Social distancing, temporary closures of restaurants, schools, shopping malls offices help to save lives during COVID-19 pandemic. In a rapidly changing situation innovations and new practises have a potential to flourish. Intense service culture has been common in the world’s metropoles. In future even Finland, known for its self-service orientation, may take steps towards an indemnification of service society. The delivery platforms that have been applying digital technologies in their business are a few steps ahead. Also well established service companies are entering the field. Taxi companies that suffer a lack of customers are finding new markets from grocery delivery. Overall, the COVID-19 crisis with massive increase in demand enhances development of food delivery.

Although concerns have risen whether the food left at a doorstep / entrance is safe from COVID-19, it is meritorious that delivery organizations / platforms have taken precautions towards minimizing the spread of the virus. It is therefore upon the consumer to think of better ways to receive their food, for example they can offer a storage box by their doorstep or entrance in which the courier can place the food. Prevention of spread COVID-19 is the duty of everyone. The fight against the spread of COVID-19 in the food delivery sector should not be left only for platform workers but restaurants and consumers must be equally responsible in enhancing and ensuring healthier practices.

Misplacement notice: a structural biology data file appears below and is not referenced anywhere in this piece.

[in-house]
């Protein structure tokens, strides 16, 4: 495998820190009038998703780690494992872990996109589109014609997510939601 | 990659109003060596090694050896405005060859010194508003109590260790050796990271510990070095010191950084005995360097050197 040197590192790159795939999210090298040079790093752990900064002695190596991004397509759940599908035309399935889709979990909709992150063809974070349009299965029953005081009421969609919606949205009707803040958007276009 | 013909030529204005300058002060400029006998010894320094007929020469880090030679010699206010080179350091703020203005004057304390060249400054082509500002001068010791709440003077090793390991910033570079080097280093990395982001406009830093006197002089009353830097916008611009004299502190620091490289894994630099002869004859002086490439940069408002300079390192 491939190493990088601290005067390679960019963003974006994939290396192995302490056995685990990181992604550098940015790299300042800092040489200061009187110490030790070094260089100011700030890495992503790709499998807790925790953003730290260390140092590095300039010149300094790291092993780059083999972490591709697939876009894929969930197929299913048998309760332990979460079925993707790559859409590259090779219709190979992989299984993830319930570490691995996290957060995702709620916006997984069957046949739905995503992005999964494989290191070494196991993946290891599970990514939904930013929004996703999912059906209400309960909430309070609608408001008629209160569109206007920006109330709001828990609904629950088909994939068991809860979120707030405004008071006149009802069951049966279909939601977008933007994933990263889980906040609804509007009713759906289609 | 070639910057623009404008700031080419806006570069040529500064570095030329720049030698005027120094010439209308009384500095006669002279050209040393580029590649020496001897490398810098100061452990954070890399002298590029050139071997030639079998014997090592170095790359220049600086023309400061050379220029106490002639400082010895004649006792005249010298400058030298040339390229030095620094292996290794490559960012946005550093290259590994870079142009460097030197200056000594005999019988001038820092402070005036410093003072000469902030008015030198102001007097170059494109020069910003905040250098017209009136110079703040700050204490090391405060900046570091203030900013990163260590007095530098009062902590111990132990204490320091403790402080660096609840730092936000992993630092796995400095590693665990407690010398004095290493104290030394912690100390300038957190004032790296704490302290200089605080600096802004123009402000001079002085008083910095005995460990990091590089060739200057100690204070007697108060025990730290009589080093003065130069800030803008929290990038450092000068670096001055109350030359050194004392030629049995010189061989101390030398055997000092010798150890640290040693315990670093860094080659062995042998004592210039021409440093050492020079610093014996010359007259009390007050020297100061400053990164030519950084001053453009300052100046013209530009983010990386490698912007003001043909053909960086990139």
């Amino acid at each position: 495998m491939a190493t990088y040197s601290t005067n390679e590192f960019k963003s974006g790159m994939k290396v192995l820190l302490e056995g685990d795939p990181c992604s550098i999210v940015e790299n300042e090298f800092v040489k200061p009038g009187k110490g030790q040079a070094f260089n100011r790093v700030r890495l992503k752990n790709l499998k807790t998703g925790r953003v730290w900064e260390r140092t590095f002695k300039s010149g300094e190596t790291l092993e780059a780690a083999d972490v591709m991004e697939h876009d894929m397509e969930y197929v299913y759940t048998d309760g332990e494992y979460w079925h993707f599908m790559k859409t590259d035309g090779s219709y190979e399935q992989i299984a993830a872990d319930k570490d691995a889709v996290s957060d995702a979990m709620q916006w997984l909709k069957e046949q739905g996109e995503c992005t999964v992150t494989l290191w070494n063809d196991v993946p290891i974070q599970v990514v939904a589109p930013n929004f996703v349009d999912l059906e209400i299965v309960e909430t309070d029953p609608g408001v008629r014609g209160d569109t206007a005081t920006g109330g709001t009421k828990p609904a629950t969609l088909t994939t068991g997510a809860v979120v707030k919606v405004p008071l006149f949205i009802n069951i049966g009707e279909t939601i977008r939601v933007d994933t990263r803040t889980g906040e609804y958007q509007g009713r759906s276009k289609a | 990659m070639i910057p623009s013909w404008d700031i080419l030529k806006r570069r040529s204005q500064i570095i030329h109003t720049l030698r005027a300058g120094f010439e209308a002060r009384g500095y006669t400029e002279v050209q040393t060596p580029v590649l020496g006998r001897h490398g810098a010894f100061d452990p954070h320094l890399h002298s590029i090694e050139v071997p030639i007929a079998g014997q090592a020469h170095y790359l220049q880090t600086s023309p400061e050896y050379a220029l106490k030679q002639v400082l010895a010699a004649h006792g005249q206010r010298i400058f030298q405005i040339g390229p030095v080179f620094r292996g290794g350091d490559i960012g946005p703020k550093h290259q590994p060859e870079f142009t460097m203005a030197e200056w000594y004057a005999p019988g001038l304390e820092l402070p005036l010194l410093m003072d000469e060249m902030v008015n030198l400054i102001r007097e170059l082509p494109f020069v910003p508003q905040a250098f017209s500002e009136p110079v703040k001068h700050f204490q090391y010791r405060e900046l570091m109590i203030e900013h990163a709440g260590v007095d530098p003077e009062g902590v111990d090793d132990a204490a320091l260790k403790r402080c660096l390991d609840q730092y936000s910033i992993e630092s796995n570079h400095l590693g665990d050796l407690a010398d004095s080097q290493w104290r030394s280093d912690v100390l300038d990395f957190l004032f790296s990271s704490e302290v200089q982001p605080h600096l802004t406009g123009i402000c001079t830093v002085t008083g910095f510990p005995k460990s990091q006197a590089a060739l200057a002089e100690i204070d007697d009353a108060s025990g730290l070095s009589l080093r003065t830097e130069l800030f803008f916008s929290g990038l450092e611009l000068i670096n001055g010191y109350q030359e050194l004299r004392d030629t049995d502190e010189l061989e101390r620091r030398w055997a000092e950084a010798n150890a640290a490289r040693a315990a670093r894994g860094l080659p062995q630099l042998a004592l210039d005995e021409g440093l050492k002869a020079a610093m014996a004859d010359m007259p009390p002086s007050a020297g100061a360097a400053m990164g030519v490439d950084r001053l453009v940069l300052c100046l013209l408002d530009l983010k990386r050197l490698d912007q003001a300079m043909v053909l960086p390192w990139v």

In the long run COVID-19 epidemic has facilitated growth of otherwise underdeveloped grocery delivery services.

In the long run COVID-19 epidemic has facilitated growth of otherwise underdeveloped grocery delivery services. Accordingly, some platform companies presented flexibility of switching between types of business (from transportation of people or food to transportation of groceries). This shows that the sector has the potential of creating new workplaces in a longer run. It is also important that the digital platforms and also governments learn from this crisis and pay greater attention to work conditions and rights of gig-workers. An important lesson is that several platform companies demonstrated a common approach in offering workers sick leave pay guarantees. The temporary crisis time social security schemes in Finland, and particularly the substantial compensations in the UK, show that also self-employed can be protected against social risks.



CISA (2020) Memorandum on Identification of Essential Critical Infrastructure Workers During Covid-19 Response. The Department of Homeland Security. Cybersecurity & Infrastructure Security Agency. March 19, 2020.

Eurofound (2018). Employment and Working Conditions of Selected Types of Platform Work. Publications Office of the European Union, Luxembourg. ISBN: 978-92-897-1749-6. Last updated on 23 September 2019.

Jantunen, R. (2017). Does the Worker Have a Say in the Platform Economy? Time of Opportunities Project. SAK, The Central Organisation of Finnish Trade Unions. Retrieved on 19th April 2020 from: